From James Maury
Liverpool 20th April 1812
I am requested by Mr Joy to forward the inclosed.1
I wish there was a better prospect than now presents for amicable adjustment between our country & this. It daily appears more & more the determination of administration to continue the orders in council; yet petitions for their revocation increase;2 as do the prices of Grain & other articles of food, which, adding to the distresses of manufacturers, has occasioned serious riots in many parts of this country. Good wheat is worth 20/. 70 ℔ &, expected to be higher.
I pray you to accept my assurances of the high esteem & respect with which I have the honour to be your obliged friend & Sevt
RC (DLC). For enclosure, see n. 1.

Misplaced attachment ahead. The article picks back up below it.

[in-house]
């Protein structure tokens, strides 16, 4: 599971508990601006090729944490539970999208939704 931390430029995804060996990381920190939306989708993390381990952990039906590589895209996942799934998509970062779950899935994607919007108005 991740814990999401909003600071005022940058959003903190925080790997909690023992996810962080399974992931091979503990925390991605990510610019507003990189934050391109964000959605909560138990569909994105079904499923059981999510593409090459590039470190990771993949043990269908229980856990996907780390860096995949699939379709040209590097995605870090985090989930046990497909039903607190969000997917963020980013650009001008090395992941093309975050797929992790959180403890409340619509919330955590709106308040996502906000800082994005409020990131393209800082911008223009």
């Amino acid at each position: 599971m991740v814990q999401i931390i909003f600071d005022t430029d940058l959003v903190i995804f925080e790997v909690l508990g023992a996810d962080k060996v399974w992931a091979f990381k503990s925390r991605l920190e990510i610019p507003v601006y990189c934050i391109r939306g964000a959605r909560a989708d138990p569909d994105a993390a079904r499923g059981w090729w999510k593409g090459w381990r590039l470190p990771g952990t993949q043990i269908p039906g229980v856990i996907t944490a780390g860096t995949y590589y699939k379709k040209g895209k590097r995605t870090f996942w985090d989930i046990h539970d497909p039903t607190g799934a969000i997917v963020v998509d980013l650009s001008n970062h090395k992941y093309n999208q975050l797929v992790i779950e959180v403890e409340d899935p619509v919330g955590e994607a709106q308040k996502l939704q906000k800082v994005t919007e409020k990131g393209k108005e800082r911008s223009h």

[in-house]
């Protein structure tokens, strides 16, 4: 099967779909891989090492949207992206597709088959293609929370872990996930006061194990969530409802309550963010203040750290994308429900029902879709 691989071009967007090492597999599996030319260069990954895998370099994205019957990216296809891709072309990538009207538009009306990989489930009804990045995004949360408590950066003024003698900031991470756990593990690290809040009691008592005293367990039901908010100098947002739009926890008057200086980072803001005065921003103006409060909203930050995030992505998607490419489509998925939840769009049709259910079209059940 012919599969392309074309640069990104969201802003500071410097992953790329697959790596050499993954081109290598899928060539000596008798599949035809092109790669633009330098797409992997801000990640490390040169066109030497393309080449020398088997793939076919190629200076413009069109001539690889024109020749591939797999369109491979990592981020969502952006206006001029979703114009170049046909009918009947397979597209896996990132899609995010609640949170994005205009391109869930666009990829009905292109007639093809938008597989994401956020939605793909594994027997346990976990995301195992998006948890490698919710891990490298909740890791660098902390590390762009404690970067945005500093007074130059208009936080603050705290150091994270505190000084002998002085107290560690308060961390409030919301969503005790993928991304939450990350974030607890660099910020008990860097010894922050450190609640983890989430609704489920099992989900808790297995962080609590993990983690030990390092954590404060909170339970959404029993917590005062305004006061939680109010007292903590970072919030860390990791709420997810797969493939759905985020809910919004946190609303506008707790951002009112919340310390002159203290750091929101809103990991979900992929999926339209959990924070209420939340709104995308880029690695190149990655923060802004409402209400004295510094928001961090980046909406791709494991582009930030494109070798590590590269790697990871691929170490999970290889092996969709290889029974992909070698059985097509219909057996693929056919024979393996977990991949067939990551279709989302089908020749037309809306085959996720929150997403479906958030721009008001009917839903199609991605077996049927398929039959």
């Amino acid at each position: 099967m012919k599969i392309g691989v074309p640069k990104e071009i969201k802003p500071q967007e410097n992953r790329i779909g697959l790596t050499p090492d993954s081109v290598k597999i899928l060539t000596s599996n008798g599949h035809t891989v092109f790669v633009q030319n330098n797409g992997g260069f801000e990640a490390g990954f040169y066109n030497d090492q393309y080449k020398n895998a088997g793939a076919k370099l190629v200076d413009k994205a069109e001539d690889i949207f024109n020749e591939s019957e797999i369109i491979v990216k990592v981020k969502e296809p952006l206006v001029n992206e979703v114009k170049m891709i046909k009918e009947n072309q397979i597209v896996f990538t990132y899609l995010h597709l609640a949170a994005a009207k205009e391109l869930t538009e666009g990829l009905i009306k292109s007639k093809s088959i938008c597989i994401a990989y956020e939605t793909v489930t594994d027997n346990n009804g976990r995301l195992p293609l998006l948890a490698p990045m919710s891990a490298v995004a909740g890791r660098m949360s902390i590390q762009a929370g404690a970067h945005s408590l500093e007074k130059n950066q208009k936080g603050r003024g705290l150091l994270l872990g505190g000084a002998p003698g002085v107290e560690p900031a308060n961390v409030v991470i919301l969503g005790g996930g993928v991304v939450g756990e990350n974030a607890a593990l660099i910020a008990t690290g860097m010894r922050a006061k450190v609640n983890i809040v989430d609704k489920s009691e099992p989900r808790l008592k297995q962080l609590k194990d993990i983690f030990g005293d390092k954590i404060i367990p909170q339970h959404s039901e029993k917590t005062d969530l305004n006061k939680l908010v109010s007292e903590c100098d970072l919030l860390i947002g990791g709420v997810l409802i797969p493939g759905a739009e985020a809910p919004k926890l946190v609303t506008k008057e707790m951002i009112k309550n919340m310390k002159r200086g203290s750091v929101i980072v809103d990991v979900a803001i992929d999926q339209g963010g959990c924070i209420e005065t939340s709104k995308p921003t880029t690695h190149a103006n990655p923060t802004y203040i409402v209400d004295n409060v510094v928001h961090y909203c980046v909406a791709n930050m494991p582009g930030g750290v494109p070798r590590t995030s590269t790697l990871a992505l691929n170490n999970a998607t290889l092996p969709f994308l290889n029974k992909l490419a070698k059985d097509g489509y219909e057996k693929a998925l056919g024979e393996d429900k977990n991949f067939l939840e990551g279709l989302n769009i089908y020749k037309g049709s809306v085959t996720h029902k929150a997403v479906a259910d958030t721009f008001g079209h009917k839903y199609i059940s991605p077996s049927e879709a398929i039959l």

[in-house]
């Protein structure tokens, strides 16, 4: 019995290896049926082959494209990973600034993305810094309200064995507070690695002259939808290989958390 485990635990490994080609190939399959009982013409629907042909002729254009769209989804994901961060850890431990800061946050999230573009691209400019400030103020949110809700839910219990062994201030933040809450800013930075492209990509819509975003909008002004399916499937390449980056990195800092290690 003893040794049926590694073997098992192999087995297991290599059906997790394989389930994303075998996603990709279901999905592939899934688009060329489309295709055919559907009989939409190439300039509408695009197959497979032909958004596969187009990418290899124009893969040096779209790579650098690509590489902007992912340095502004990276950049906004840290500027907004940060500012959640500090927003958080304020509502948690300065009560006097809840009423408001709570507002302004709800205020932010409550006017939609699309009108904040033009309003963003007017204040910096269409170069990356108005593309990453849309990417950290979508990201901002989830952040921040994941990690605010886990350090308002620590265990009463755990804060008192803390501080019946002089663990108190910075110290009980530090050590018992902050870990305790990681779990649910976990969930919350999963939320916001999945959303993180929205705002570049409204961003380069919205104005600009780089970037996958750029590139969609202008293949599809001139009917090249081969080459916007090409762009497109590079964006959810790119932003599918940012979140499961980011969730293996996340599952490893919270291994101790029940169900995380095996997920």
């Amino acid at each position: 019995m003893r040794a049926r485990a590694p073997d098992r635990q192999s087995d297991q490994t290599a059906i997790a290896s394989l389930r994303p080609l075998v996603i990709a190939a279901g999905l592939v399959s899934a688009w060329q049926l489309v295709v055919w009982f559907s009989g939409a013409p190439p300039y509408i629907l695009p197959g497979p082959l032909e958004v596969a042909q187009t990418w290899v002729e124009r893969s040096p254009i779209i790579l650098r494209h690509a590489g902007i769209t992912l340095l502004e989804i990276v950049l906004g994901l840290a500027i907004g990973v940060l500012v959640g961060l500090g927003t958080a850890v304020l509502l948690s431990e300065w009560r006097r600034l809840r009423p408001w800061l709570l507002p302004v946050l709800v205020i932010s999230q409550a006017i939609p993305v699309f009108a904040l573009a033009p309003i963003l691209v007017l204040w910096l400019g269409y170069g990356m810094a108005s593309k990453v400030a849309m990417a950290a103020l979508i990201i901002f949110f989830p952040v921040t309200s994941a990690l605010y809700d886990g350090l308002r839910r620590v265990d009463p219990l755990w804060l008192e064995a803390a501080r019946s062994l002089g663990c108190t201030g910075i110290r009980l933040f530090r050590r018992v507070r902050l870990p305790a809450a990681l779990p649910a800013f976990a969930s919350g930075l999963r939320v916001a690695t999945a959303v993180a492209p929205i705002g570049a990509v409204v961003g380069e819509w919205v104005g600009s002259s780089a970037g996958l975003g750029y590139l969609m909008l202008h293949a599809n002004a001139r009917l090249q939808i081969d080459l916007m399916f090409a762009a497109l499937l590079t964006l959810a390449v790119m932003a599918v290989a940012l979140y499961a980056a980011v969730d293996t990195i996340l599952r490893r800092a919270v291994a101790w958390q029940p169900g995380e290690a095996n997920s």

2. Throughout 1811 Great Britain had experienced a severe economic crisis resulting from a sharp downturn in exports and the failure of several financial houses. Social unrest too increased, particularly in the industrial regions, where there were outbreaks of rioting combined with machine breaking. Yet despite the widespread discontent with its policies, the ministry seemed to be both secure and determined to stay its course, the more so after the prince regent decided in February 1812 to retain most of his father’s appointees in office. On 3 Mar. 1812 Perceval and his supporters defeated with relatively little difficulty an attempt by their opponents, led by Henry Brougham, to remove the orders in council and the license system. The outcome of the debate, however, served only to stimulate the ministry’s critics to greater efforts, especially among manufacturers, who became convinced that Perceval’s adherence to the orders in council was responsible for prolonging the depression. Consequently, beginning in March and April 1812, the ministry was subjected to a sustained petitioning campaign against the orders in council, organized for the most part from industrial communities in Lancashire, Leicestershire, and Yorkshire but also including protests from Liverpool, Sheffield, Glasgow, Paisley, and Dunfermline. As Maury noted, the ministry at first seemed unmoved by this latest outbreak of discontent, but the day after he wrote his letter to JM, it took the first step toward retreating from its policies by issuing a statement to the effect that the orders in council would be repealed as soon as France made an unambiguous and public declaration that the Berlin and Milan decrees had ceased to operate. One week later the ministry retreated still further by consenting to committee hearings on the advisability of lifting the orders in council (see Crouzet, L’Economie britannique et le blocus continental, pp. 809–21; Perkins, Prologue to War, pp. 317–31).